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Escrito por ZihuaRob desde 126.96.36.199 (dsl-189-179-149-23-dyn.prod-infinitum.com.mx) el día lunes, 23 de marzo, 2009 a las 15:34:08 horas :
En respuesta a: Re: Sotavento residences (follow up) escrito por Brit Boy desde 188.8.131.52 (d209-121-24-130.bchsia.telus.net) el día lunes, 23 de marzo, 2009 a las 14:02:33 horas :
As I explained, my own observations of living in tourist resort areas most of my life have been that condos do not maintain better occupancy rates than hotels and their residents generally spend less than hotel guests. Condo complexes generally employ less people than hotels. They are more and more frequently used as vacation-rentals-by-owners, and like time-share resorts, bookeeping for tax purposes is generally "fuzzier" resulting in less tax revenues generated.
Small family-run inns are the best forms of lodging for communities like Zihuatanejo's. They directly employ and benefit more locals. The local economy prospers because more of their income is spent locally.
Outsider-owned corporations tend to take the money and run without making any long-term commitment or contribution to the community, leaving any problems behind when they sell out. Even the big Ixtapa hotels bring in better-paid employees from other places, and their corporate profits certainly aren't spent locally. Even the food products they buy often come from far away because they must buy in larger quantities than can otherwise be produced locally. Yes, of course we need better local schools and more investment in developing local agricultural capabilities, no doubt about it. But very few corporations invest in the educational or agricultural sectors of their local community, here being no exception. Though some Ixtapa hotels do support the local community in other ways, but over the long term the support has often been inconsistent if not also simply superficial (photo ops for publicity).
Hotels like the Catalina and formerly the Sotavento were not only important in our local economy over 30 years ago, but they were also part of the local culture, and the Catalina is the last hotel on La Ropa that still best reflects local culture and is the most community-friendly of all our larger hotels. The Catalina has a long history of community involvement, and many of the people who work there are not only from the immediate region but they are well known and liked throughout the local community.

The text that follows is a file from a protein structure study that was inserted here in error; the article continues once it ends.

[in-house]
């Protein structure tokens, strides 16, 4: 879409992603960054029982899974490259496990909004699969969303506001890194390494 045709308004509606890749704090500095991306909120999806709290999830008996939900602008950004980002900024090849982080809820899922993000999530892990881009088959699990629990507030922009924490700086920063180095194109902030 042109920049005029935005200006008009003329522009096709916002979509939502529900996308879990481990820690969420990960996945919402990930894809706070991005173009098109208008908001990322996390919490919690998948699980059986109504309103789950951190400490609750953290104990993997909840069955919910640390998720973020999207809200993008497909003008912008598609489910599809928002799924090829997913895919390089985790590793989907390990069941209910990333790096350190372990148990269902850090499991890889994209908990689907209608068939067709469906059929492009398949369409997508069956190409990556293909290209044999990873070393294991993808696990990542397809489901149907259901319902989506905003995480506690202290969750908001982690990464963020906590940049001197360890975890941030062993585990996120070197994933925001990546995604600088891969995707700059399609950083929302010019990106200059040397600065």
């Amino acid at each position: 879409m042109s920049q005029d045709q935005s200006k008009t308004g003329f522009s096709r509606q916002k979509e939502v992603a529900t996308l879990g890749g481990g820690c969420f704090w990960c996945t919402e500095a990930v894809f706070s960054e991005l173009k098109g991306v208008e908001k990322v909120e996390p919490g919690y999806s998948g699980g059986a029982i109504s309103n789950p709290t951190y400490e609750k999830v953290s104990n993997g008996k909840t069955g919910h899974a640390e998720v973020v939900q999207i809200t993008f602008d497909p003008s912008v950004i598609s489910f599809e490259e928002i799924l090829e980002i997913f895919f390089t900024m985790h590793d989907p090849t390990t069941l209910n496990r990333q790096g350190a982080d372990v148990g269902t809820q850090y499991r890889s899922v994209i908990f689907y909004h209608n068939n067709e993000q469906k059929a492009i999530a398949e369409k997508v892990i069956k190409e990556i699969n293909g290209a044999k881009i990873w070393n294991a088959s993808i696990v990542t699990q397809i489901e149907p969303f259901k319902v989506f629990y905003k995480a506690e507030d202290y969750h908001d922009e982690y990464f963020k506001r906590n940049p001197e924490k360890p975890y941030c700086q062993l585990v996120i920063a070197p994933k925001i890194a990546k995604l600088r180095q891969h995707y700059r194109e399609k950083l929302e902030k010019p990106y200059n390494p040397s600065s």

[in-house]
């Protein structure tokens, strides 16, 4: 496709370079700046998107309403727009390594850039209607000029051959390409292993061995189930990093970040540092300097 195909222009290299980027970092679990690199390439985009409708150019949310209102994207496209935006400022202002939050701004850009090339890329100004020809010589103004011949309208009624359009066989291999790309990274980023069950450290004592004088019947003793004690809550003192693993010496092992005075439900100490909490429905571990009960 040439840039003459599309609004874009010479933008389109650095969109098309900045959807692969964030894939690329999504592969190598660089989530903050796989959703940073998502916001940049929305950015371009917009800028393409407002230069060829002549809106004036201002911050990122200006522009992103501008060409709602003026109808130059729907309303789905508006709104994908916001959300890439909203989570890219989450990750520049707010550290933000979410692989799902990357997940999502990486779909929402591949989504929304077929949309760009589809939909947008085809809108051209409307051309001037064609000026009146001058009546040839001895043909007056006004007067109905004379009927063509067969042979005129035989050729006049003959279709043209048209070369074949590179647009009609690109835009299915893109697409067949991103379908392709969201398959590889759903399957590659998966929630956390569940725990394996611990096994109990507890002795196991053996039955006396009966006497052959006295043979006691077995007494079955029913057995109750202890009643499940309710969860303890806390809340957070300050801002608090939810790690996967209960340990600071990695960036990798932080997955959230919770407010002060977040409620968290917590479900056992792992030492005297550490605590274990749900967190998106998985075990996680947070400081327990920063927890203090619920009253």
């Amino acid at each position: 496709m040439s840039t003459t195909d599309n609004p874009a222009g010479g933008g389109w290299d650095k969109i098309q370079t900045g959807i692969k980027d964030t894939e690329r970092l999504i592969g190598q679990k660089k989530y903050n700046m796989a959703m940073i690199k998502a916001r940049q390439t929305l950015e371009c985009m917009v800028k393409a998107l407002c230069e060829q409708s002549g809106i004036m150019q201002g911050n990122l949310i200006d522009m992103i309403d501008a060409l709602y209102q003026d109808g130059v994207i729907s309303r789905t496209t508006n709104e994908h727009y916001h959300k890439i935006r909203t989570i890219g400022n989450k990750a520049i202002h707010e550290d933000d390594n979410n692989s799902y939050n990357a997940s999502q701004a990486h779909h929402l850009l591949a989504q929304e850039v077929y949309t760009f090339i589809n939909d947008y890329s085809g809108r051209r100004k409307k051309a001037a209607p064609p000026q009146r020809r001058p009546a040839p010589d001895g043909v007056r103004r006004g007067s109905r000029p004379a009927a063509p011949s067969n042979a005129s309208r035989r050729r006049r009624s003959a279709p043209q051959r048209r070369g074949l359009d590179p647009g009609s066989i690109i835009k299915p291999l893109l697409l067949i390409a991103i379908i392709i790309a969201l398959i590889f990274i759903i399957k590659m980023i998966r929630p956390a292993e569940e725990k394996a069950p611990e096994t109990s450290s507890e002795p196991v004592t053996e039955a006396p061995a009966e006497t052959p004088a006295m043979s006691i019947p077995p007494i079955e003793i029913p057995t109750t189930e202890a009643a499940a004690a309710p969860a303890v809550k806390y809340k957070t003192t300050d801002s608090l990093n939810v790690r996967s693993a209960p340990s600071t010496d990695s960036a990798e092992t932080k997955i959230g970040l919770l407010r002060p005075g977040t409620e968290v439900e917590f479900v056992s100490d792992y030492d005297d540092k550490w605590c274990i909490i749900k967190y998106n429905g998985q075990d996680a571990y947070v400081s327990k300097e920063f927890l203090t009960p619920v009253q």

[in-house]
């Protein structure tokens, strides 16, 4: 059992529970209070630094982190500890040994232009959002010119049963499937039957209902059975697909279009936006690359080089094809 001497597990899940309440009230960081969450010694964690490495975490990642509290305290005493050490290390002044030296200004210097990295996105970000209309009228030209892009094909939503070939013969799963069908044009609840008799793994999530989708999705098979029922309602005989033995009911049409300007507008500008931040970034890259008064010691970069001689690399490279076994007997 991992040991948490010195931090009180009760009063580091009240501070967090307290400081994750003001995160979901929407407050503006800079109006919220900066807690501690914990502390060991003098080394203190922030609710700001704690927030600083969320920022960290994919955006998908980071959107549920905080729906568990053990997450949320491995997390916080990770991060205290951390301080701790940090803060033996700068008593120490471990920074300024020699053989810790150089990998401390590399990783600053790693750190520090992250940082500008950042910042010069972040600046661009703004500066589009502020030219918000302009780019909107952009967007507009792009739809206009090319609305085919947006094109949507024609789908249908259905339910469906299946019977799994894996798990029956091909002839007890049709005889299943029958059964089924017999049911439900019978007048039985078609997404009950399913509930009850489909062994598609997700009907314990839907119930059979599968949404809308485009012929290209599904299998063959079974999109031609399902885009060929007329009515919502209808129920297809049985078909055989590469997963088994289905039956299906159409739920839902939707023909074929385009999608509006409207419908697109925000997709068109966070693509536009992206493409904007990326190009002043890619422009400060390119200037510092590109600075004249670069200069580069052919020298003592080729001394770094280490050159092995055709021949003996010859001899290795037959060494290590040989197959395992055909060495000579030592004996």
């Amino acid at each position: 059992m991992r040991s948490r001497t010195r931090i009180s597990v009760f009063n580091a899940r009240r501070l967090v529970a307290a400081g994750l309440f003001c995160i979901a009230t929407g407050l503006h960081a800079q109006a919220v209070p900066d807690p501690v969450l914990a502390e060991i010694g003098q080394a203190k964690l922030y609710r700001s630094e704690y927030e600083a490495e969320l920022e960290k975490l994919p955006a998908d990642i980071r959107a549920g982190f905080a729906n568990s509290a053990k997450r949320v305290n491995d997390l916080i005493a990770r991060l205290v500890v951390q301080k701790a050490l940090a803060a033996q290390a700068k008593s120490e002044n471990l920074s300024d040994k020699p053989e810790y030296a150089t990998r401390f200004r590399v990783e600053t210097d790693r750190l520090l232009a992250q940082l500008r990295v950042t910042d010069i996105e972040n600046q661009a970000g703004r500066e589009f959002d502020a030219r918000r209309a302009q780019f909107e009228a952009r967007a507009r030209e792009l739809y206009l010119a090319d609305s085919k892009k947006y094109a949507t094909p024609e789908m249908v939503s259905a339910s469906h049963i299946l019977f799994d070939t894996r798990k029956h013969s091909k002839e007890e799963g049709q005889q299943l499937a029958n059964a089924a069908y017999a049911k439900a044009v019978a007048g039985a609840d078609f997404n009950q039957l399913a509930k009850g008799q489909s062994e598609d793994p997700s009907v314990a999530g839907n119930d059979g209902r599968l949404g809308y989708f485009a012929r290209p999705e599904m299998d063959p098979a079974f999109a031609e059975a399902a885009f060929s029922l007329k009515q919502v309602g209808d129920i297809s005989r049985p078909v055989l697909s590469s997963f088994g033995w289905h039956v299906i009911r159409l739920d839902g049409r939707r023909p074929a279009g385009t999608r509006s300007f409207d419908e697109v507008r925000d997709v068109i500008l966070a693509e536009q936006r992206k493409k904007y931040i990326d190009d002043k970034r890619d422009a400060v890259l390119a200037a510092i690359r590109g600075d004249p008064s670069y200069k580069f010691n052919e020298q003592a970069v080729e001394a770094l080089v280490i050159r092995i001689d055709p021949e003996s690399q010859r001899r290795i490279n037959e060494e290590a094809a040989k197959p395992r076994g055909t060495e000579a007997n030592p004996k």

So I see the selling out of the Sotavento as a loss to the community. One more irreplaceable petal lost from the flower that is Zihuatanejo.
More tourists isn't necessarily better, and for a lot of reasons. More locally owned and operated hotels and inns is. Zihuatanejo is already suffering the effects of rapid overdevelopment, chiefly by people from other places looking to suckle from the Zihuatanejo cash cow who have no memory of a pristine paradise and little if any respect for or loyalty to local culture and the community. When they wear the place out and cause the inevitable environmental deterioration that comes with such too rapid growth for growth's sake, what is left is a wasteland of problems and misery. It is an extreme of capitalism that has always made me uncomfortable.
And of course here in Zihuatanejo we have political parties such as the PRD and PT trying to coerce people from as far away as Acapulco to become squatters in our community in exchange for votes, stealing lands and adding to the population and thus the burden on local services. So the overpopulation factor can screw up the best of economies, making it impossible for local prosperity to benefit the community as it otherwise should. The influx of construction workers brought here from other regions and cities by contractors and abandoned after project completions caused the original population explosion here that began in the 70's, offsetting a general local prosperity that was just really beginning to be felt throughout the community. In other words, Ixtapa condemned Zihuatanejo to a very different future than it would have seen without a "government-planned resort" being introduced into the local economic region.
So that's what I think about THAT!
Didja get it all down? Quiz in an hour! ;~)